A willow tree, wispy and majestic, used to stand tall next to my house. Its roots reached far and away, unseen under the ground, but searching for water and life outside its circumference. While beautiful, the willow was stuck. Deeply rooted and attached to its home– but it never could settle for staying in just one spot.
Sometimes I feel like the willow. Like I am constantly searching, never quite content with where I am planted. I’ve been feeling this restlessness lately. In some ways, my life is changing at a rapid pace, and in others I feel like I’m stuck in the mud and unable to make moves.
Back in the fall, my partner and I found out that we are expecting our first child. We are over-the-moon-excited– so excited that I went dark with my writing, because I selfishly wanted to bottle this joy just for the two of us. This new adventure is my search for something more, it’s my water witching.
And then there’s the mud.
I’ve been thinking deeply about what this change will mean for me. While parenthood is a dream realized, it doesn’t stop me from being anxious that my career and my credibility and my creativity will become a distant memory. After 33 years on this planet, wasn’t I just starting to get comfortable in my own skin?
I recently received a thoughtful gift– a bracelet with empty links, except for one that is fastened to a shiny, silver baby carriage charm. It’s a beautiful symbol of our new life chapter, but I couldn’t help but stare at the empty links and think: Will motherhood erase the pieces of me that I worked so hard to find and finally put together?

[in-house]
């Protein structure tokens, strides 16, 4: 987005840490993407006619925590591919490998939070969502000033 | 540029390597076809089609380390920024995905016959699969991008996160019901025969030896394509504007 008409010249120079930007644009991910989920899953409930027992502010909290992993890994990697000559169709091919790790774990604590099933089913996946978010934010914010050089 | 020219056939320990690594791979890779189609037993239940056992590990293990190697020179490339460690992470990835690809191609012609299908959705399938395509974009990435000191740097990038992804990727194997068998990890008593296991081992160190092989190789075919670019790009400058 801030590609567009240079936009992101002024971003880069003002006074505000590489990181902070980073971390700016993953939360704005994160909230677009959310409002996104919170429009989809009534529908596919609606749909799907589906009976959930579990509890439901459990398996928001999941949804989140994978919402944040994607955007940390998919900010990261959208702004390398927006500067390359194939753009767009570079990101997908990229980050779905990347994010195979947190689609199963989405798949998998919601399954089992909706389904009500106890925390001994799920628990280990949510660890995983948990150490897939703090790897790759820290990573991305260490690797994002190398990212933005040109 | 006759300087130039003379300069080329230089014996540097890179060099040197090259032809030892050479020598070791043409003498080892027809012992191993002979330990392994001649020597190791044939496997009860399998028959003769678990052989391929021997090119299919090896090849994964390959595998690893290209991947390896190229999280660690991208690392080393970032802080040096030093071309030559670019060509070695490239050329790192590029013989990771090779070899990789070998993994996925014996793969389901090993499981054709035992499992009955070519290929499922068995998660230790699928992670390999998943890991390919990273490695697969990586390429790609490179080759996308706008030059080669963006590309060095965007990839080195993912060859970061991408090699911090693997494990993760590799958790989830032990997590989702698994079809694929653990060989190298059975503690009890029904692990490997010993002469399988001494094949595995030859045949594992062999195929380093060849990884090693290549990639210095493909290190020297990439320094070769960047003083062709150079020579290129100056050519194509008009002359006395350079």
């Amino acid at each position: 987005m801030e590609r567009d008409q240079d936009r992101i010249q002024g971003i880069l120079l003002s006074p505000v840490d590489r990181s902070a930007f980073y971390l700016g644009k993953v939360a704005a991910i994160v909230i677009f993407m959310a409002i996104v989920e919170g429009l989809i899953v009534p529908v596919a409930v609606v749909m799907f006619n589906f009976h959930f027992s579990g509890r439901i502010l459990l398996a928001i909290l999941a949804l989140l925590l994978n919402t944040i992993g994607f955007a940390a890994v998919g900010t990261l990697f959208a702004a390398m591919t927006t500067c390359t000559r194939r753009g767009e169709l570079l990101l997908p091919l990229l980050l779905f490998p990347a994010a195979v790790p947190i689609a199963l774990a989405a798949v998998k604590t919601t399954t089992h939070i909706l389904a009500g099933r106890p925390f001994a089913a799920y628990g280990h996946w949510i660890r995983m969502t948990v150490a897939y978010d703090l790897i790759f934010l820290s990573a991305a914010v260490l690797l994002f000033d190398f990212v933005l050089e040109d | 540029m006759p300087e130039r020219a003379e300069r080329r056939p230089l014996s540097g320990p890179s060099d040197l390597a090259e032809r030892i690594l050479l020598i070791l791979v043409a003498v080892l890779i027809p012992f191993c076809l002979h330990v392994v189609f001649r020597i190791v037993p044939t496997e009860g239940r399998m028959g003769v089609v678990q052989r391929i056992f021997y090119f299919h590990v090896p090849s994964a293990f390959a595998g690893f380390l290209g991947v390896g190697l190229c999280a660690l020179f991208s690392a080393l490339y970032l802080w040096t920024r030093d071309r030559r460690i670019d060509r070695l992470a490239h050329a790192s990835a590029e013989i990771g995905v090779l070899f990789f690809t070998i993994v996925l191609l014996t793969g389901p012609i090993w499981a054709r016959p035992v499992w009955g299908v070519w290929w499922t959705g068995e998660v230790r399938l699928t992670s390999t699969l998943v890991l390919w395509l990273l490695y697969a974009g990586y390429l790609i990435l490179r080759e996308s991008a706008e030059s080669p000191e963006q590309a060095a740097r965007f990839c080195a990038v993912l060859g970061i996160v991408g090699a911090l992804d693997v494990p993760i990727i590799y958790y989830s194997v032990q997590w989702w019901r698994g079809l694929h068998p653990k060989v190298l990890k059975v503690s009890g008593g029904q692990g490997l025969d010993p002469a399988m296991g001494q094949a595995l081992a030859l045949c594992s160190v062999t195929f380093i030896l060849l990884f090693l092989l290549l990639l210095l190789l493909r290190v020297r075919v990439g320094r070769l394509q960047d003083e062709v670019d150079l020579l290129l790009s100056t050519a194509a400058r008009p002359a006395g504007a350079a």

My days have been filled with conversations about due dates, baby gender, and the size of my rapidly growing belly (really, thanks so much for this). I watch proudly as my friends’ and my husband’s careers flourish. Mine will soon come to a screeching halt when I take family leave to birth and hang out with the little babe. I’d be lying if I said I wasn’t a little envious and a little bit resentful that I have to choose between two things that I want so badly. Quite frankly, it’s been difficult to wrap my brain around most of this.
I know this is not an uncommon story, many parents before me have felt this way. Despite all the attention, it all feels a little lonely. No one really asks anymore, about my work or my life or the things that used to make me… well, me. I feel invisible in comparison to this person I am growing, and I’m not quite ready for that, to feel pigeonholed into one identity.
A willow tree, wispy and majestic, used to stand tall next to my house. Its roots reached far and away, unseen under the ground, but searching for water and life outside its circumference. I keep asking: Can I be like the willow? Who continues to reach and grow, despite feeling a little bit stuck?
Mallory Bower is a writer, career coach, foster parent, and bio-mom-to-be. She’s an old millennial who won’t apologize for her avocado consumption. She’s free but she’s focused, she’s green but she’s wise. Follow her on Twitter: @mallorybower.